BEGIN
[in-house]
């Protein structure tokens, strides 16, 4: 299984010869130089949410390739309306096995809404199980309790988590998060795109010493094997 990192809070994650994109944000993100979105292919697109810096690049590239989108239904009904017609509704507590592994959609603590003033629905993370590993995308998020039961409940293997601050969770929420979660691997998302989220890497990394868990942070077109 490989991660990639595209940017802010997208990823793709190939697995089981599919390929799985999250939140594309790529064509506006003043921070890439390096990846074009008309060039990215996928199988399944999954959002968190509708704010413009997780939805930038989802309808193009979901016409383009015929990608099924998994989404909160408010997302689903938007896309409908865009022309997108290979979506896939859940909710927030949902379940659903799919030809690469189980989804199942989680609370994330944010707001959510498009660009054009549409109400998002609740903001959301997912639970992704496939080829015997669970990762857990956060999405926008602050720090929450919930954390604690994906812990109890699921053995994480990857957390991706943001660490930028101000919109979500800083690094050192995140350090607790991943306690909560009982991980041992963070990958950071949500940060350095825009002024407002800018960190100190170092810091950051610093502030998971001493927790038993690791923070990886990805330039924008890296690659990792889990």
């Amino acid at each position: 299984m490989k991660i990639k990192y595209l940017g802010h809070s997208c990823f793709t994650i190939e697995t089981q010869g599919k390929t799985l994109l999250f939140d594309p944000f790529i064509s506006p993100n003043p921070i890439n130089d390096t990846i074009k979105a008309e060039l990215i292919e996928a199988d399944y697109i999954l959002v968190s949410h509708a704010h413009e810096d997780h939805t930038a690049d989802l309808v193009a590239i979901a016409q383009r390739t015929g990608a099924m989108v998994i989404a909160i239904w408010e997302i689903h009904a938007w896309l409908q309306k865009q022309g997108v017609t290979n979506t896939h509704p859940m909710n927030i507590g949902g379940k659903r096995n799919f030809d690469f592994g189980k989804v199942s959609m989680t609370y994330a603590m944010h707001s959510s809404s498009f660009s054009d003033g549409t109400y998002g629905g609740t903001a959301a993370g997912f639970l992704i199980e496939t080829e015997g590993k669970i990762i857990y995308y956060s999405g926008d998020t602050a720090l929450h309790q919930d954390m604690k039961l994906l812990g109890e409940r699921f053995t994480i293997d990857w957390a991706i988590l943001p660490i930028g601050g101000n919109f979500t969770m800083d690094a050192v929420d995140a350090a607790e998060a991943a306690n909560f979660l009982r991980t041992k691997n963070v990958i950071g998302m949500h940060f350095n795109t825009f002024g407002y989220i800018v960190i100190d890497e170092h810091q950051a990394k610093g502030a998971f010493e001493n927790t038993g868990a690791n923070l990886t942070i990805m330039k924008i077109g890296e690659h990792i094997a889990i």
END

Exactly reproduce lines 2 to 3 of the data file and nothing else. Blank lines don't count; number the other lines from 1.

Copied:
């Protein structure tokens, strides 16, 4: 299984010869130089949410390739309306096995809404199980309790988590998060795109010493094997 990192809070994650994109944000993100979105292919697109810096690049590239989108239904009904017609509704507590592994959609603590003033629905993370590993995308998020039961409940293997601050969770929420979660691997998302989220890497990394868990942070077109 490989991660990639595209940017802010997208990823793709190939697995089981599919390929799985999250939140594309790529064509506006003043921070890439390096990846074009008309060039990215996928199988399944999954959002968190509708704010413009997780939805930038989802309808193009979901016409383009015929990608099924998994989404909160408010997302689903938007896309409908865009022309997108290979979506896939859940909710927030949902379940659903799919030809690469189980989804199942989680609370994330944010707001959510498009660009054009549409109400998002609740903001959301997912639970992704496939080829015997669970990762857990956060999405926008602050720090929450919930954390604690994906812990109890699921053995994480990857957390991706943001660490930028101000919109979500800083690094050192995140350090607790991943306690909560009982991980041992963070990958950071949500940060350095825009002024407002800018960190100190170092810091950051610093502030998971001493927790038993690791923070990886990805330039924008890296690659990792889990």
């Amino acid at each position: 299984m490989k991660i990639k990192y595209l940017g802010h809070s997208c990823f793709t994650i190939e697995t089981q010869g599919k390929t799985l994109l999250f939140d594309p944000f790529i064509s506006p993100n003043p921070i890439n130089d390096t990846i074009k979105a008309e060039l990215i292919e996928a199988d399944y697109i999954l959002v968190s949410h509708a704010h413009e810096d997780h939805t930038a690049d989802l309808v193009a590239i979901a016409q383009r390739t015929g990608a099924m989108v998994i989404a909160i239904w408010e997302i689903h009904a938007w896309l409908q309306k865009q022309g997108v017609t290979n979506t896939h509704p859940m909710n927030i507590g949902g379940k659903r096995n799919f030809d690469f592994g189980k989804v199942s959609m989680t609370y994330a603590m944010h707001s959510s809404s498009f660009s054009d003033g549409t109400y998002g629905g609740t903001a959301a993370g997912f639970l992704i199980e496939t080829e015997g590993k669970i990762i857990y995308y956060s999405g926008d998020t602050a720090l929450h309790q919930d954390m604690k039961l994906l812990g109890e409940r699921f053995t994480i293997d990857w957390a991706i988590l943001p660490i930028g601050g101000n919109f979500t969770m800083d690094a050192v929420d995140a350090a607790e998060a991943a306690n909560f979660l009982r991980t041992k691997n963070v990958i950071g998302m949500h940060f350095n795109t825009f002024g407002y989220i800018v960190i100190d890497e170092h810091q950051a990394k610093g502030a998971f010493e001493n927790t038993g868990a690791n923070l990886t942070i990805m330039k924008i077109g890296e690659h990792i094997a889990i």